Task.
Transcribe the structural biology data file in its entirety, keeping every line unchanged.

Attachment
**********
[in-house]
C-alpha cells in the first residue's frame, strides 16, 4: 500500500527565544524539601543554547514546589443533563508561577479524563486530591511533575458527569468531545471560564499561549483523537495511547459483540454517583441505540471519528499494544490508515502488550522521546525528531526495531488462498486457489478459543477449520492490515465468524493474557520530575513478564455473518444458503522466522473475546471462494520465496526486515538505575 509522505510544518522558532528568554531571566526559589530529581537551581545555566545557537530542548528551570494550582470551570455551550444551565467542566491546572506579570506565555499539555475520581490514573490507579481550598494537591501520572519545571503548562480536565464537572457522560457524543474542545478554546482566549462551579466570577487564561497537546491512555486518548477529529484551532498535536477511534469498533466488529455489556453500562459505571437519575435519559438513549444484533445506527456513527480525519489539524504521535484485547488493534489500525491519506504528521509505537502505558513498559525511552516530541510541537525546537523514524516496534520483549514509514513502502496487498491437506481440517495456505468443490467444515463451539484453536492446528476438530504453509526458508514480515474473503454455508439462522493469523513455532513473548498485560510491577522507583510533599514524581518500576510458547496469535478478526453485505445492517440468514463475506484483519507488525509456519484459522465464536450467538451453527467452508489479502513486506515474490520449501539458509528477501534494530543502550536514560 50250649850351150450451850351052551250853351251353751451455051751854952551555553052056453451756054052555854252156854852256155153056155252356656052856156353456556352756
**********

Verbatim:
[in-house]
C-alpha cells in the first residue's frame, strides 16, 4: 500500500527565544524539601543554547514546589443533563508561577479524563486530591511533575458527569468531545471560564499561549483523537495511547459483540454517583441505540471519528499494544490508515502488550522521546525528531526495531488462498486457489478459543477449520492490515465468524493474557520530575513478564455473518444458503522466522473475546471462494520465496526486515538505575 509522505510544518522558532528568554531571566526559589530529581537551581545555566545557537530542548528551570494550582470551570455551550444551565467542566491546572506579570506565555499539555475520581490514573490507579481550598494537591501520572519545571503548562480536565464537572457522560457524543474542545478554546482566549462551579466570577487564561497537546491512555486518548477529529484551532498535536477511534469498533466488529455489556453500562459505571437519575435519559438513549444484533445506527456513527480525519489539524504521535484485547488493534489500525491519506504528521509505537502505558513498559525511552516530541510541537525546537523514524516496534520483549514509514513502502496487498491437506481440517495456505468443490467444515463451539484453536492446528476438530504453509526458508514480515474473503454455508439462522493469523513455532513473548498485560510491577522507583510533599514524581518500576510458547496469535478478526453485505445492517440468514463475506484483519507488525509456519484459522465464536450467538451453527467452508489479502513486506515474490520449501539458509528477501534494530543502550536514560 50250649850351150450451850351052551250853351251353751451455051751854952551555553052056453451756054052555854252156854852256155153056155252356656052856156353456556352756